Taphonomy on the continental shelf and slope: two-year trends – Gulf of Mexico and Bahamas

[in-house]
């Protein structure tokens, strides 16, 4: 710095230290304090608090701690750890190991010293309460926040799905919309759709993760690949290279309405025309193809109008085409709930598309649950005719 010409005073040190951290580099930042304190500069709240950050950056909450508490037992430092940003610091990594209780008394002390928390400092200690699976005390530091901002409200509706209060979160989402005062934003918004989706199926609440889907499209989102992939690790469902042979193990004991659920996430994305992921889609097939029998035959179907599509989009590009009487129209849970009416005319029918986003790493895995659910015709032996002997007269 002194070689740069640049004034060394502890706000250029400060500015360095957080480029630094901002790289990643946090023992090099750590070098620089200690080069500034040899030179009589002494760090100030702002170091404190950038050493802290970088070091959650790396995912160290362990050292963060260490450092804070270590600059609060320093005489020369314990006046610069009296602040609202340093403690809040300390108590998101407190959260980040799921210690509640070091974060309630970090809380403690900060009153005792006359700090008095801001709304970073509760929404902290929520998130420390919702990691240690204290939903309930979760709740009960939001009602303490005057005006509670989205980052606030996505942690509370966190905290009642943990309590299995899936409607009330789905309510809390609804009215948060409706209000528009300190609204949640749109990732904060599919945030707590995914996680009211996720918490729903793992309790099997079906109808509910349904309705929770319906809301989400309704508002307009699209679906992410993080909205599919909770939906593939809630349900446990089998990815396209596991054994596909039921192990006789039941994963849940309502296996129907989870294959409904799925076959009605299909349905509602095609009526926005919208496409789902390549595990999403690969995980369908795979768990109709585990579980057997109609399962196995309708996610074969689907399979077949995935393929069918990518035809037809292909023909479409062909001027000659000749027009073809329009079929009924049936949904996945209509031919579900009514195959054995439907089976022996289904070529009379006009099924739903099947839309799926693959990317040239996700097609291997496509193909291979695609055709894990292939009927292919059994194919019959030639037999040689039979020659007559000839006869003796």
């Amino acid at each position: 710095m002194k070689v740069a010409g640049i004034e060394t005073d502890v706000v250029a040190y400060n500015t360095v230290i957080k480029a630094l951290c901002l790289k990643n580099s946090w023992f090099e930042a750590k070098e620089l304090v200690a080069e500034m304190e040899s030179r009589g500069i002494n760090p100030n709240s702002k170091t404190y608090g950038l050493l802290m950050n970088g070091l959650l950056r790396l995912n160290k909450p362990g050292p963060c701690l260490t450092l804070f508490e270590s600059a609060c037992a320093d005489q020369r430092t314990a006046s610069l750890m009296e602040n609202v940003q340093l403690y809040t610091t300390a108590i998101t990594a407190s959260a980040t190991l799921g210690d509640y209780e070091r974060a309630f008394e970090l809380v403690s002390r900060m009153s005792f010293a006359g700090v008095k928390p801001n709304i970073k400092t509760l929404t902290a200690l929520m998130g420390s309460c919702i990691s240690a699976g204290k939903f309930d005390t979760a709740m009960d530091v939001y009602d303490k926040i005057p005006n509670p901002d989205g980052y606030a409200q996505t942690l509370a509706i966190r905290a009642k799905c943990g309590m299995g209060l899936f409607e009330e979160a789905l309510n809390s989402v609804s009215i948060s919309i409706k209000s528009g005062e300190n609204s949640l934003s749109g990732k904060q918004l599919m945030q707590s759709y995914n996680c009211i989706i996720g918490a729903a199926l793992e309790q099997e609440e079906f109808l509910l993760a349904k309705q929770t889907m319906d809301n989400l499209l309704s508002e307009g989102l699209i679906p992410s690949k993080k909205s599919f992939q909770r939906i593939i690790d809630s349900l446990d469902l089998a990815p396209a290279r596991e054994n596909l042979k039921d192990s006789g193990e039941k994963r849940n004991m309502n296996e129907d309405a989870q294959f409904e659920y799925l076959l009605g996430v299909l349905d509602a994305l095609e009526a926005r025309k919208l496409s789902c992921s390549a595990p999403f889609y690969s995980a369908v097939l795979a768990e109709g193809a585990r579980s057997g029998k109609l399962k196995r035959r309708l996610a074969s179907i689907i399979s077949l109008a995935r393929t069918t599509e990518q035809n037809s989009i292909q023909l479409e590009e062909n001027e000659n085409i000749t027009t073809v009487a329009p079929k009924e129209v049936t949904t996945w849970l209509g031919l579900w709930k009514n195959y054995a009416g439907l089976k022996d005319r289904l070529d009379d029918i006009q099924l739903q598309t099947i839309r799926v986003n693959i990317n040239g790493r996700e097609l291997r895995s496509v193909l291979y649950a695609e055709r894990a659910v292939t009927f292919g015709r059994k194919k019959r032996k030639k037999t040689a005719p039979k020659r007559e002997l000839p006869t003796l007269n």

The Shelf and Slope Experimental Taphonomy Initiative was established to measure taphonomic rates in a range of continental shelf and slope environments of deposition (EODs) over a multiyear period. We deployed experiments on the forereef slope off Lee Stocking Island, Bahamas, and on the continental shelf and slope of the Gulf of Mexico for 2 yr in 18 distinctive EODs at depths from 15 to 530 m. Overall, most shells deployed at most sites had relatively minor changes in shell condition. Most EODs generated relatively similar taphonomic signatures. A few sites did produce taphonomic signatures clearly distinguishable from the central group and these sites were characterized by one or more of the following: high rates of oxidation of reduced compounds, presence in the photic zone, and significant burial and exhumation events. Thus, unique taphonomic signatures are created by unique combinations of environmental conditions that include variables associated with regional gradients, such as depth and light, and variables associated with edaphic processes, such as the seepage of brine or petroleum or the resuspension and redeposition of sediment. Most sites, however, showed similar taphonomic signatures, despite the variety of EOD characteristics present, suggesting that insufficient time had elapsed over 2 yr to generate a more diverse array of taphonomic signatures. Discoloration and dissolution were by far the dominant processes over the 2-yr deployment period. Periostracum breakdown, loss of shell weight, and chipping and breakage was less noticeable. EODs were chosen based on the expectation that the process of burial and the influence of depth and sediment type should play the greatest roles in determining between-EOD differences in taphonomic signature. EOD-specific edaphic factors often overrode the influence of geographic-scale environmental gradients. Taphonomic alteration was greater on hardgrounds and in brine-exposed sites than on terrigenous muds. Dissolution was less effective at sites where burial was greatest. Discoloration occurred most rapidly at shallower sites and on hardgrounds. Water depth was less influential in determining taphonomic signature than burial state or sediment type. The limited influence of water depth is likely due to the presence of shallow sites that, for one reason or another, were protected from certain taphonomic processes and deeper sites that were characterized by unusually strong taphonomic signals.